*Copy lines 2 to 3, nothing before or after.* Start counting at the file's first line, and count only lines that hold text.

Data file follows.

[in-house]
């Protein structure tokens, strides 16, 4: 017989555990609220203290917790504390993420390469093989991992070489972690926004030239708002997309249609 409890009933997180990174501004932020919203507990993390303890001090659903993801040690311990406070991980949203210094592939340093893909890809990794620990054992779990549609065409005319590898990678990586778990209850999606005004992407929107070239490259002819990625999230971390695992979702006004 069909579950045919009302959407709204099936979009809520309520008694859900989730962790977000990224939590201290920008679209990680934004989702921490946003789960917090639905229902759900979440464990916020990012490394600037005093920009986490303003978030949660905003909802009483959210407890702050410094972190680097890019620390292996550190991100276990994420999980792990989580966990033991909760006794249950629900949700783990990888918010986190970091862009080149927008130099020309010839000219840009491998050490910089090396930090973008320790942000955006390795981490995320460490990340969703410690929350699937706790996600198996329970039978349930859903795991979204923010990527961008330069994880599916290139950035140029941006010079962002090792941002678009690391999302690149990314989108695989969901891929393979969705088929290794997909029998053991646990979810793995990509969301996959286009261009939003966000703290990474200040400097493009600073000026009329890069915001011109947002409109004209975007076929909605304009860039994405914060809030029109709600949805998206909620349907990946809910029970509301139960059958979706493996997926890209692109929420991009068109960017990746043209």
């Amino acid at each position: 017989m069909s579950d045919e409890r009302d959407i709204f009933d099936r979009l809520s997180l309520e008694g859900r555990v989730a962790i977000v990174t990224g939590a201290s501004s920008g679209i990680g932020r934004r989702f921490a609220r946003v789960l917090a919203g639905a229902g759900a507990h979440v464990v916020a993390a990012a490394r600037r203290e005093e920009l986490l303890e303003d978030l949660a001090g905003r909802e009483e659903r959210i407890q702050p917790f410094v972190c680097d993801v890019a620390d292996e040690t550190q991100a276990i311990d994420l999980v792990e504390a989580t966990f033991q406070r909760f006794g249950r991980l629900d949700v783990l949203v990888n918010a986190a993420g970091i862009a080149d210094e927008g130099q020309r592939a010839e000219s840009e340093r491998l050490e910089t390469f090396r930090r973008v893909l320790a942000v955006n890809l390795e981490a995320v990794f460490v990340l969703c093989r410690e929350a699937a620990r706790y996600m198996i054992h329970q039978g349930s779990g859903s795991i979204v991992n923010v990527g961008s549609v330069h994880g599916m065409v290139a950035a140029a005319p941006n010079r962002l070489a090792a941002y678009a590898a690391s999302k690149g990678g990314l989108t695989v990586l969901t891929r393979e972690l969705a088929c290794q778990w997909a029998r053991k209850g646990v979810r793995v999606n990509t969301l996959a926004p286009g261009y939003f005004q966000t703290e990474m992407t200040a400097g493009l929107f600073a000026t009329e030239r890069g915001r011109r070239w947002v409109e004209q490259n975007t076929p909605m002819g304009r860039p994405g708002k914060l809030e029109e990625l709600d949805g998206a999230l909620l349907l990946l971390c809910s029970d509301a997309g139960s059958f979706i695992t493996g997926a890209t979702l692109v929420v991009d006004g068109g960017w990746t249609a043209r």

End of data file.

């Protein structure tokens, strides 16, 4: 017989555990609220203290917790504390993420390469093989991992070489972690926004030239708002997309249609 409890009933997180990174501004932020919203507990993390303890001090659903993801040690311990406070991980949203210094592939340093893909890809990794620990054992779990549609065409005319590898990678990586778990209850999606005004992407929107070239490259002819990625999230971390695992979702006004 069909579950045919009302959407709204099936979009809520309520008694859900989730962790977000990224939590201290920008679209990680934004989702921490946003789960917090639905229902759900979440464990916020990012490394600037005093920009986490303003978030949660905003909802009483959210407890702050410094972190680097890019620390292996550190991100276990994420999980792990989580966990033991909760006794249950629900949700783990990888918010986190970091862009080149927008130099020309010839000219840009491998050490910089090396930090973008320790942000955006390795981490995320460490990340969703410690929350699937706790996600198996329970039978349930859903795991979204923010990527961008330069994880599916290139950035140029941006010079962002090792941002678009690391999302690149990314989108695989969901891929393979969705088929290794997909029998053991646990979810793995990509969301996959286009261009939003966000703290990474200040400097493009600073000026009329890069915001011109947002409109004209975007076929909605304009860039994405914060809030029109709600949805998206909620349907990946809910029970509301139960059958979706493996997926890209692109929420991009068109960017990746043209």
């Amino acid at each position: 017989m069909s579950d045919e409890r009302d959407i709204f009933d099936r979009l809520s997180l309520e008694g859900r555990v989730a962790i977000v990174t990224g939590a201290s501004s920008g679209i990680g932020r934004r989702f921490a609220r946003v789960l917090a919203g639905a229902g759900a507990h979440v464990v916020a993390a990012a490394r600037r203290e005093e920009l986490l303890e303003d978030l949660a001090g905003r909802e009483e659903r959210i407890q702050p917790f410094v972190c680097d993801v890019a620390d292996e040690t550190q991100a276990i311990d994420l999980v792990e504390a989580t966990f033991q406070r909760f006794g249950r991980l629900d949700v783990l949203v990888n918010a986190a993420g970091i862009a080149d210094e927008g130099q020309r592939a010839e000219s840009e340093r491998l050490e910089t390469f090396r930090r973008v893909l320790a942000v955006n890809l390795e981490a995320v990794f460490v990340l969703c093989r410690e929350a699937a620990r706790y996600m198996i054992h329970q039978g349930s779990g859903s795991i979204v991992n923010v990527g961008s549609v330069h994880g599916m065409v290139a950035a140029a005319p941006n010079r962002l070489a090792a941002y678009a590898a690391s999302k690149g990678g990314l989108t695989v990586l969901t891929r393979e972690l969705a088929c290794q778990w997909a029998r053991k209850g646990v979810r793995v999606n990509t969301l996959a926004p286009g261009y939003f005004q966000t703290e990474m992407t200040a400097g493009l929107f600073a000026t009329e030239r890069g915001r011109r070239w947002v409109e004209q490259n975007t076929p909605m002819g304009r860039p994405g708002k914060l809030e029109e990625l709600d949805g998206a999230l909620l349907l990946l971390c809910s029970d509301a997309g139960s059958f979706i695992t493996g997926a890209t979702l692109v929420v991009d006004g068109g960017w990746t249609a043209r």